Soaking up, catching on

I ran out of rice paste working on a long piece of my minnows and mussels pattern with 2 repeats to go. With each experience like this I refine my understanding of the amount I need to make. Nevertheless I decided to go ahead and dye the work. I tend to make my rice paste a bit too thick/dry, and along with this, the paste was cracking a bit. This is not something I want generally, but you could encourage cracking on purpose and make it work as in batik. There are a couple of additives that can help prevent cracking — salt is one, glycerin is the other (either/or). I dissolved a bit of salt in water for this batch, which is supposed to help the paste hang onto humidity. As it is still winter here, the air is quite dry. More water and more salt next time.

I really enjoy how a fresh layer of wet dye shows up the contrast in the pattern. It makes me anticipate the final wash-out. This photo shows the 2nd of 3 layers of pigment dye in progress. The ochre+rust I used to make orange is at this point the same value as the rice paste. The indigo is just that — oxidized indigo pigment from an indigo vat.

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Author: Kit

I use the materials and techniques of the Japanese art of katazome (paste resist stencil dyeing) to capture my experience of nature. My work celebrates daily meetings with the wild birds, plants, and lake breezes of my local urban surroundings.

10 thoughts on “Soaking up, catching on”

  1. Great colors! Interesting to think about how you figure out how much paste you’ll need for a project. I had to do the same with the yarns I dye for a project. A process…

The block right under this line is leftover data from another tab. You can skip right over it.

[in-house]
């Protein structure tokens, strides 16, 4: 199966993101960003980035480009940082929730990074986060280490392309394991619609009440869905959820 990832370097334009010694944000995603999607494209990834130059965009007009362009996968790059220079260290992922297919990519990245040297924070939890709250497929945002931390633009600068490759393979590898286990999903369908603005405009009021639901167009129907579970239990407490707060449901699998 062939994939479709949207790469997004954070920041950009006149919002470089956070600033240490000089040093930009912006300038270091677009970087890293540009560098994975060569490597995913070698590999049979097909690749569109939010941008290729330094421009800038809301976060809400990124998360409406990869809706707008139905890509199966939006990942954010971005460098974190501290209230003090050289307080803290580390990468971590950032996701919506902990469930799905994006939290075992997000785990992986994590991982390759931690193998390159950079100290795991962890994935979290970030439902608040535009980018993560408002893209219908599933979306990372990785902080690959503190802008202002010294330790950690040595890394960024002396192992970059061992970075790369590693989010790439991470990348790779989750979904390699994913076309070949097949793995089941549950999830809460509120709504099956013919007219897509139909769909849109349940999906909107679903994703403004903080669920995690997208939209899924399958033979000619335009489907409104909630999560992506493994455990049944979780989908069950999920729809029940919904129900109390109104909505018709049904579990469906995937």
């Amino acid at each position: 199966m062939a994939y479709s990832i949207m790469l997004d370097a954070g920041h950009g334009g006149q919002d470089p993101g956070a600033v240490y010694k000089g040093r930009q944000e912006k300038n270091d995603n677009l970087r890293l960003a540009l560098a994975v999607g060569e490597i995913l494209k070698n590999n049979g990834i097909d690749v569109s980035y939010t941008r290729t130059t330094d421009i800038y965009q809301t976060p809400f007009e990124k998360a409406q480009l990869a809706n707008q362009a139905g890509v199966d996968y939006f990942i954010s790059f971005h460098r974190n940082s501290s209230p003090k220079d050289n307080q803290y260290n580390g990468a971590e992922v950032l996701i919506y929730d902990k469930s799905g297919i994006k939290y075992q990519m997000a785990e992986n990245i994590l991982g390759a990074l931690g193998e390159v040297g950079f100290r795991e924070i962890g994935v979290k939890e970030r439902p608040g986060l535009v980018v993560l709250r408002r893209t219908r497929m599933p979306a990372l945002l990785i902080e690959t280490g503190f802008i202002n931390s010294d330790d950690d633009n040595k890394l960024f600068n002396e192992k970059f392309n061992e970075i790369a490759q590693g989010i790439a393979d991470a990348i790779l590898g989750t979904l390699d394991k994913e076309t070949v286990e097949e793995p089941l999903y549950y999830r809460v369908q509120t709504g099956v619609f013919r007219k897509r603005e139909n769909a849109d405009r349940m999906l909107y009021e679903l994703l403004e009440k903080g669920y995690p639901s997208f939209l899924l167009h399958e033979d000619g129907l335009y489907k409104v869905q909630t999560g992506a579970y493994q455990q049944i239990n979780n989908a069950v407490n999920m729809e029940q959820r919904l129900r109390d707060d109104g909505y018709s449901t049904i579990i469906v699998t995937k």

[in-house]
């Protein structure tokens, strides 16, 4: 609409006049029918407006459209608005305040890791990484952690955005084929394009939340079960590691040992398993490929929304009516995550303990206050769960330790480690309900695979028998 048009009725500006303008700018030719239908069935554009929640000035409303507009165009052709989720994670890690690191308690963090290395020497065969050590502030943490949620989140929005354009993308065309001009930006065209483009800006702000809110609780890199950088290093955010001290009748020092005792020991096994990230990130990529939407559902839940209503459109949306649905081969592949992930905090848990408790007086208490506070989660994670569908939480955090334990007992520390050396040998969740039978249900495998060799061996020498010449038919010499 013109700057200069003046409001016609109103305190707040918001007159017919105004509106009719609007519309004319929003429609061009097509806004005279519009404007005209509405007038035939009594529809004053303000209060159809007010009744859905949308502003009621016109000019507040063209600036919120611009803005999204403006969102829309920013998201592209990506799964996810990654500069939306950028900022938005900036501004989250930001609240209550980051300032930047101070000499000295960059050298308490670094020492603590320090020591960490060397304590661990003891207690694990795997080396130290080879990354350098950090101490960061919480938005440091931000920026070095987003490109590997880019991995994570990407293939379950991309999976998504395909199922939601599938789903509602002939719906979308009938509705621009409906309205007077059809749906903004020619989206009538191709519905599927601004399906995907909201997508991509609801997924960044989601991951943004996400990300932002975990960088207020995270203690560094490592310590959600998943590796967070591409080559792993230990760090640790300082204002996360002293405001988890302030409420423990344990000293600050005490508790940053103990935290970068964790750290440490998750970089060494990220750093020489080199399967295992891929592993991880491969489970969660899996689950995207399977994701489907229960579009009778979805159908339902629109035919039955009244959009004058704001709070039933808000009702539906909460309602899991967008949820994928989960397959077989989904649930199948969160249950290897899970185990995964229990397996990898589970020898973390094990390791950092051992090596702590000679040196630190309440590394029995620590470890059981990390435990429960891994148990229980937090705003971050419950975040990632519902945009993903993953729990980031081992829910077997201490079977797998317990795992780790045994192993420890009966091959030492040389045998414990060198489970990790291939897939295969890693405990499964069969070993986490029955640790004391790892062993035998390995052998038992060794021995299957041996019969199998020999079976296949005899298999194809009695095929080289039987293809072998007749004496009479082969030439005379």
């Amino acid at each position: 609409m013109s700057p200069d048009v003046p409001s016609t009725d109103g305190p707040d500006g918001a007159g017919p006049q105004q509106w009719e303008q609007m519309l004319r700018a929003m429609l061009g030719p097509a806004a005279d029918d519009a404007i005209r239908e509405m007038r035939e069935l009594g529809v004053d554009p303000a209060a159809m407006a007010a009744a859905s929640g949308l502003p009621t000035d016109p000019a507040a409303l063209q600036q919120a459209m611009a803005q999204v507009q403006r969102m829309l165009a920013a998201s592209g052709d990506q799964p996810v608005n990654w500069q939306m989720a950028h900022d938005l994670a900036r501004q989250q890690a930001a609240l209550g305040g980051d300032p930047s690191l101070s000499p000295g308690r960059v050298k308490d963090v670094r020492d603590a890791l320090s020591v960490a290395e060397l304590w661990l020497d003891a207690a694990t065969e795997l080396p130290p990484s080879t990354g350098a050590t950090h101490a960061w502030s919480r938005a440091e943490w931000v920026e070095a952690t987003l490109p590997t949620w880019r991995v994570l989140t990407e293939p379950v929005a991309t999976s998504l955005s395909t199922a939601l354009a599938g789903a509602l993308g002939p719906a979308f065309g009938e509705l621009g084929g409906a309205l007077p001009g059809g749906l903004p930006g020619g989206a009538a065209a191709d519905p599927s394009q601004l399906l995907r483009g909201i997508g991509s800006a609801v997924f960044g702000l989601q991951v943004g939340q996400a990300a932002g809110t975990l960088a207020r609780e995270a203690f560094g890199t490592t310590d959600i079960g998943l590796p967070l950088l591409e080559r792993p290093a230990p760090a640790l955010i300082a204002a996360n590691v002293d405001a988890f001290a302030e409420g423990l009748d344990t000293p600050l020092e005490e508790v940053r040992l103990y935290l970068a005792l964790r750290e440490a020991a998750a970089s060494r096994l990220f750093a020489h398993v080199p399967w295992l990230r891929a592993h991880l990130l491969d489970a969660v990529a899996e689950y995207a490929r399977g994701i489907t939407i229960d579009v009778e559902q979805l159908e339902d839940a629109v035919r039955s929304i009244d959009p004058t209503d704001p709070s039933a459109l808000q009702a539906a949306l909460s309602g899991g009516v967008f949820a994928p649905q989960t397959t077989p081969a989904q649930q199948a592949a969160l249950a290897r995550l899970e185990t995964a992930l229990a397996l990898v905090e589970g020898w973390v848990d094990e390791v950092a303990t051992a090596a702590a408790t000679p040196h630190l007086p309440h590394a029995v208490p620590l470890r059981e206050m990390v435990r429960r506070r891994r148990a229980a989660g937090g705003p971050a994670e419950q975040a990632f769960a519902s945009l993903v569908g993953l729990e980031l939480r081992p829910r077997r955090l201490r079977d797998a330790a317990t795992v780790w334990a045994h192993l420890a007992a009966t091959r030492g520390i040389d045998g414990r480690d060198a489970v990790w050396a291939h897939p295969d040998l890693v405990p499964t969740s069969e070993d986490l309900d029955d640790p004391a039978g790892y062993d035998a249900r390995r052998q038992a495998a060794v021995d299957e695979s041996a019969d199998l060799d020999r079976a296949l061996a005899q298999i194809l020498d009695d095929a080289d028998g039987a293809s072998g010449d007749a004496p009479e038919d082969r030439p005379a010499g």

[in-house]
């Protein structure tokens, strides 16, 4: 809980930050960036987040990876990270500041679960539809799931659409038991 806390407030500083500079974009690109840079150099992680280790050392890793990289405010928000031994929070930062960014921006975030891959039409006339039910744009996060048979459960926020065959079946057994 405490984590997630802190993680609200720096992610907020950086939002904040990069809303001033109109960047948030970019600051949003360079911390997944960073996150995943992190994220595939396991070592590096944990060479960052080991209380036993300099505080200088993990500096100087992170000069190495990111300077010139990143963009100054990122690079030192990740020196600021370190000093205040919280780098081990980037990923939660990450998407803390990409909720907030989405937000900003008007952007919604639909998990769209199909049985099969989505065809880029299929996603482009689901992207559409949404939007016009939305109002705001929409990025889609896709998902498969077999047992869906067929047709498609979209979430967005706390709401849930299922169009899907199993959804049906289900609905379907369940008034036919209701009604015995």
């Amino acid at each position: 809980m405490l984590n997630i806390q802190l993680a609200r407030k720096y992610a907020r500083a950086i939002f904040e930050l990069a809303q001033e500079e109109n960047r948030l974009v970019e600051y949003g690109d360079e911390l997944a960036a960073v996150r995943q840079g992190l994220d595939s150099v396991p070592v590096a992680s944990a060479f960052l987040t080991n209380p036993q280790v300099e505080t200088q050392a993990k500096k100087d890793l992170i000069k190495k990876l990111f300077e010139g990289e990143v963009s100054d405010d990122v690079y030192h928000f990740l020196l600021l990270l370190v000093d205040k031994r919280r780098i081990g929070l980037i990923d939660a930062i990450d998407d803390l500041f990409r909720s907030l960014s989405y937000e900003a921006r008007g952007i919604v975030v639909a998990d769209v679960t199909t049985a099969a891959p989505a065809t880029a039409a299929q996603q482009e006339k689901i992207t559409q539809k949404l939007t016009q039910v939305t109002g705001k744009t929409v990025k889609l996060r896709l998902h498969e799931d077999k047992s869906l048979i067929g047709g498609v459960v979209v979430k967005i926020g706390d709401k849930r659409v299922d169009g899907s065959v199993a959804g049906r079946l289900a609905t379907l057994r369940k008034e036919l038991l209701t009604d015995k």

2. It is very very mysterious to me…the process. Definitely indigo is something I hope to learn more about for cloth making. Your pattern reminds me of the schools of minnows that abounded in the waters where I grew up, and the mussels my step-father captured for wonderful soups and stews. Thank you..-= Suzanna´s last blog ..Bye Bye Black Heart =-.

  3. Thanks for the sneak peak. The indigo and orange are perfect for your swirling water scene. Can’t wait to see the third layer. I find it interesting that salt can help prevent cracking.

  4. I think the trick is learning how much salt to use based on your particular climate and studio environment.

  5. Yes… mystery… there is always an element of surprise when you build up layers like then then wash out the rice paste. I always look forward to that!

  6. I’ve started writing notes after each studio day on things like that to help me remember quantities and what did/didn’t work.

  7. Keep up the good work. I am also on this path and learning about the Katazome rice paste resist recipe and its day to day needs. I had heard that salt and/or glycerin work to prevent it from drying so hard. The glycerin helped keep it from drying out and being soft, which might help you if yours keep cracking. And that salt helps draw in moisture. I love this blog.

  8. Wonderful, a kindred katazome practitioner! There are always so many variables w/rice paste, not the least of which here is the weather! Lately I’ve been using salt instead of glycerin. Seemed to work well this week! Thanks for your visit and comments.

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